The Next Best Thing

Page 31


Author: Kristan Higgins

I sit next to my sister, who’s shaking wildly. “I can’t believe it,” she manages. “After all this…I thought…he never…”


“Okay, okay, sweetie, calm down,” I murmur, rubbing her shoulder. “Here, let me take Emma.” I pry the baby out of Corinne’s arms and snuggle her against my shoulder. She stops crying instantly, snuffles around for a second and takes one of those shuddering breaths that indicates she’s done. Corinne, however, continues.


“When did you guys get here?” I ask.


“Two hours ago,” she says.


“Oh, honey! You should’ve called me right away.”


“There were too many things to do,” she says, wiping her eyes on her sleeve. I rub her back with my free hand. Emma sighs against my neck, warm and heavy with sleep.


“Should I call Mom?” I ask, rather surprised she isn’t here already.


“No!” Corinne wails. The baby jerks in her sleep. “You’re bad enough!”


I give her a quizzical look, then sigh. Right. I’m a harbinger of death. Forgot. “Okay, honey, okay. That’s fine. Now try to calm down and tell me what happened.”


Bit by bit, sob by sob, I get the story. Christopher and Corinne had been discussing the fact that Chris hadn’t eaten any leafy greens that day, and she was urging him to finish his spinach. Chris rubbed his chest, said it felt a little tight and Corinne had screamed, made him lie flat “—so I could give him CPR, you know?—” and called 911, convinced he was breathing his last. It did seem to get worse while she was on the phone, and once he was in the E.R., the doctors just whisked him away.


“He could be dying!” Corinne squeaks. “All alone, dying!” I hug her awkwardly around Emma. My own eyes fill. Please, Daddy, I pray. Please, Jimmy. Don’t let this happen to Corinne, too.


“He’s really healthy, Cory,” I murmur, trying to sound calm and wise. “I’m sure this is nothing.” Chris is healthy, my goodness. His cholesterol is 142, a number called “un-American” by the doctor and proudly relayed to me just a few days ago when Corinne gave me the health update.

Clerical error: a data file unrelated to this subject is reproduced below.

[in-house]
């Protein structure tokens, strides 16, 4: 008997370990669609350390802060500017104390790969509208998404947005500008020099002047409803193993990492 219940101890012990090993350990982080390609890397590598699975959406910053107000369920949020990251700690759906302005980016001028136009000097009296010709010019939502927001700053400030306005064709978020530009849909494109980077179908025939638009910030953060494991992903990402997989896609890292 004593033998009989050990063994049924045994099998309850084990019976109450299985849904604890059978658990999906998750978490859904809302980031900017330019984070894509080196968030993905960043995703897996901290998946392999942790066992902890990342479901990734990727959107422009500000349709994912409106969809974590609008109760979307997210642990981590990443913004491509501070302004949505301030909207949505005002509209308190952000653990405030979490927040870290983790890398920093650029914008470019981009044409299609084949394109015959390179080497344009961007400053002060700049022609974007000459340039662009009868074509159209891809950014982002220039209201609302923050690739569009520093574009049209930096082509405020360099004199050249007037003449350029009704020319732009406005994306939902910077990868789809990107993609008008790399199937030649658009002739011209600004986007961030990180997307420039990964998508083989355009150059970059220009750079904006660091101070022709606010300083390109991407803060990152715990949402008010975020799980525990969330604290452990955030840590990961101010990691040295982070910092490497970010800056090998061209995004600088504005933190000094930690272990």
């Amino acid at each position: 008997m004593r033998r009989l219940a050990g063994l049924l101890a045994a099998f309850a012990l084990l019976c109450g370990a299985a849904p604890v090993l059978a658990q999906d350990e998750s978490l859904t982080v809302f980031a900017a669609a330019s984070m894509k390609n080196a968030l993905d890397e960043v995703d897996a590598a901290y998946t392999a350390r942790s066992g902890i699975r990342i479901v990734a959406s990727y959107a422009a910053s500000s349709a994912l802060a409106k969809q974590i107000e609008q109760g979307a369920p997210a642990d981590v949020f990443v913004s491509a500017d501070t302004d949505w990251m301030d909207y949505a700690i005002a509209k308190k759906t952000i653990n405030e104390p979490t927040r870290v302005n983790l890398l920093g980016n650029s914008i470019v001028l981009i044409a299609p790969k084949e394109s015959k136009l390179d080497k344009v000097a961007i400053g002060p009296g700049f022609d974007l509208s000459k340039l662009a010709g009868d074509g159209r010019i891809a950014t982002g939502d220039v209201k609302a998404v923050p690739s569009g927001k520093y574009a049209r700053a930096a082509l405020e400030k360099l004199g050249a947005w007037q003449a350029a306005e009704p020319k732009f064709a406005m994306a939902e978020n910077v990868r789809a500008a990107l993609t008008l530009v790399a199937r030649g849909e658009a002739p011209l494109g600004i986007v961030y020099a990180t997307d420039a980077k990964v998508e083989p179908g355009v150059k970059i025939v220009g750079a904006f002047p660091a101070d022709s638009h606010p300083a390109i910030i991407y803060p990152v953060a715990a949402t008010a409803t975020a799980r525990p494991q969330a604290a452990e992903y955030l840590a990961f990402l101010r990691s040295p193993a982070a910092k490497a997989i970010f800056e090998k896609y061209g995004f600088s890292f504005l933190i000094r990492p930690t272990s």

But, already, images of Christopher’s funeral are knifing through my head. Emma growing up without her dad, as Corinne and I did, but without the cushion of memories that I, at least, have held like little diamonds all these years.


The door opens. “Hey,” Ethan says, smiling at Corinne. “He’s fine.”


“Oh, thank you, God!” I blurt, patting my niece’s back. Your father’s fine, sweetheart. Thank you, Jimmy, thank you, Daddy.


Ethan sits next to Corinne and puts his arm around her shoulders. “The doctor says you can come on down and he’ll talk to you and Chris together. Okay? You need a drink of water first?”


She leans against Ethan for a second, struggling to stay under even moderate control, and shakes her head, then turns to me. “Please come,” she says in a small voice, and my heart pulls.


“He’s fine, did you hear, honey? He’s fine.” I kiss her cheek and stand, Emma still snoozing away. Ethan rises and offers Corinne his hand, which she grabs gratefully.


“You’re sure he’s fine?” she asks Ethan.


“That’s what the nurse said,” he assures her.


We walk down the hall, back toward the busy E.R. “Right here,” Ethan says, pointing to a curtain.


“Ethan, will you hold the baby?” Corinne asks. “I don’t want her near all these germs.”


“Sure. I’ll take her up to the lobby, how’s that?” Ethan offers, gently taking Emma from me. His hands are practiced and sure, and he drops a kiss on Emma’s little head. Then he looks at me, and his mouth curls in a smile, causing my stomach to squeeze.


“Thanks, Ethan. Lucy, come on,” Corinne urges. She pushes back the curtain, then bursts into renewed sobs at the sight of her husband, who looks quite healthy to me, sitting up in bed in a johnny coat.